America is raring for “The Great American Eclipse” on Monday, when the moon will pass between Earth and the sun, completely blocking the sun and revealing its outer atmosphere, or corona.
The eclipse will begin in the Pacific Ocean and travel through the center of the United States, ending in the Atlantic, with totality visible in parts of Oregon, Idaho, Wyoming, Nebraska, Missouri, Kentucky, Tennessee, North Carolina and South Carolina. Hawaii, which experienced a total eclipse in 1991 and will see its next in 2106, will have to settle for a partial version.
For Oahu, the sun will rise in partial eclipse at 6:20 a.m. Monday, with about one-third of the sun’s disk blocked by the moon, according to the Bishop Museum’s J. Watumull Planetarium. The maximum partial eclipse will be at 6:35 a.m.
For the next hour, with a clear eastern horizon, viewers will see the moon slowly uncover the sun. By 7:25 a.m., it will be over. Touchdown on the Oregon coast is at approximately 10:15 a.m. local time, or 7:15 a.m. in Hawaii.
Experts advise that looking at a partial eclipse, even briefly, without proper protection could lead to solar retinopathy, or damage to the retina. Do not use sunglasses, smoked glass, photographic film or other improvised viewers because they are not protective enough, or binoculars because they will magnify the sun’s rays.
The safest way to watch the eclipse is online or on TV:
>> “Eclipse of the Century”: CNN plans two hours of livestreaming, 360-degree coverage accessible in virtual reality through Oculus headsets beginning at 7 a.m. Accompanying television coverage will include reporting from Oregon, Missouri, Tennessee and South Carolina.
>> “Eclipse Over America”: The PBS science series “Nova” is planning a quick turnaround on its eclipse documentary premiering at 9 p.m. Monday. Senior executive producer Paula S. Apsell said “Eclipse Over America,” which delves into why eclipses occur and what scientists can learn from them, will incorporate images of the event from across the country shot earlier that day with high-tech cameras.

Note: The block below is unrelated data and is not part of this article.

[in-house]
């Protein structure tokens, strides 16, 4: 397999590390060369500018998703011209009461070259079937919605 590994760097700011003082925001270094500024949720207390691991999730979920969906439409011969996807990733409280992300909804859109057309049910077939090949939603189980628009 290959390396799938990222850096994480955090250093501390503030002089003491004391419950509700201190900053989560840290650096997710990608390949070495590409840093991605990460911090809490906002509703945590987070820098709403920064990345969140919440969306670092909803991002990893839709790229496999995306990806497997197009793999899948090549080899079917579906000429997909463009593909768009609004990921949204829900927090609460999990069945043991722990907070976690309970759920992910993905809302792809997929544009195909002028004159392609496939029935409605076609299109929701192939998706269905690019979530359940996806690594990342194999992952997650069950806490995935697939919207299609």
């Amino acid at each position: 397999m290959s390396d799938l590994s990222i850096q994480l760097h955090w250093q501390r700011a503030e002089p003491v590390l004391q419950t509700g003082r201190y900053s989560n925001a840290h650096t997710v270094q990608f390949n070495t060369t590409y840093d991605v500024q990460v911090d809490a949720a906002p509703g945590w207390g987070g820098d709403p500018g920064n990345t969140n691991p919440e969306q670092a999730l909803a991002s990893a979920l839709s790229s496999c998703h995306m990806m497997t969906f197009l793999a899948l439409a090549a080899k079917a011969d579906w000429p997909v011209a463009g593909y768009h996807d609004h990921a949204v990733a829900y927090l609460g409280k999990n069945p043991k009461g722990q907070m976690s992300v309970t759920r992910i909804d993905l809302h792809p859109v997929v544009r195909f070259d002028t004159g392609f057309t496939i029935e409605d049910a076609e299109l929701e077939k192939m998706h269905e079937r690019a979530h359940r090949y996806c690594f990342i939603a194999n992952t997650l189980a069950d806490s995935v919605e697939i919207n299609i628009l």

>> “Great American Eclipse”: The Science Channel will broadcast its live coverage from Madras, Ore., from 6 to 8 a.m., with commentary from educators and astronomers from the Lowell Observatory. Discovery will go live from Oregon at 7:17 a.m.
>> “The Great American Eclipse”: David Muir will anchor ABC’s two hours of live coverage starting at 7 a.m., with correspondents reporting from viewing parties across the country. NBC also plans live coverage, with Lester Holt hosting special reports at 7 and 8 a.m. featuring correspondents reporting from Oregon, Illinois, Wyoming and South Carolina. Shepard Smith will break into typical broadcasting on Fox News Channel from 6 to 10 a.m. to update viewers on the eclipse and introduce footage from NASA and observatories around the country.
>> “Solar Eclipse: Through the Eyes of NASA”: NASA will offer hours of coverage online and on NASA Television beginning at 6 a.m. It plans livestreaming of the eclipse beginning at 7 a.m. with images from satellites, research aircraft, high-altitude balloons and specially modified telescopes.
>> “The Total Solar Eclipse”: The Weather Channel is kicking off its live coverage at midnight and continuing throughout Monday with dispatches from seven locations along the “path of totality.”
>> YouTube: University of Hawaii-Hilo instructor John Hamilton and lecturer Marc Roberts will broadcast the eclipse on youtube.com from the Lost River Field Station near Mackay, Idaho, an official NASA viewing site.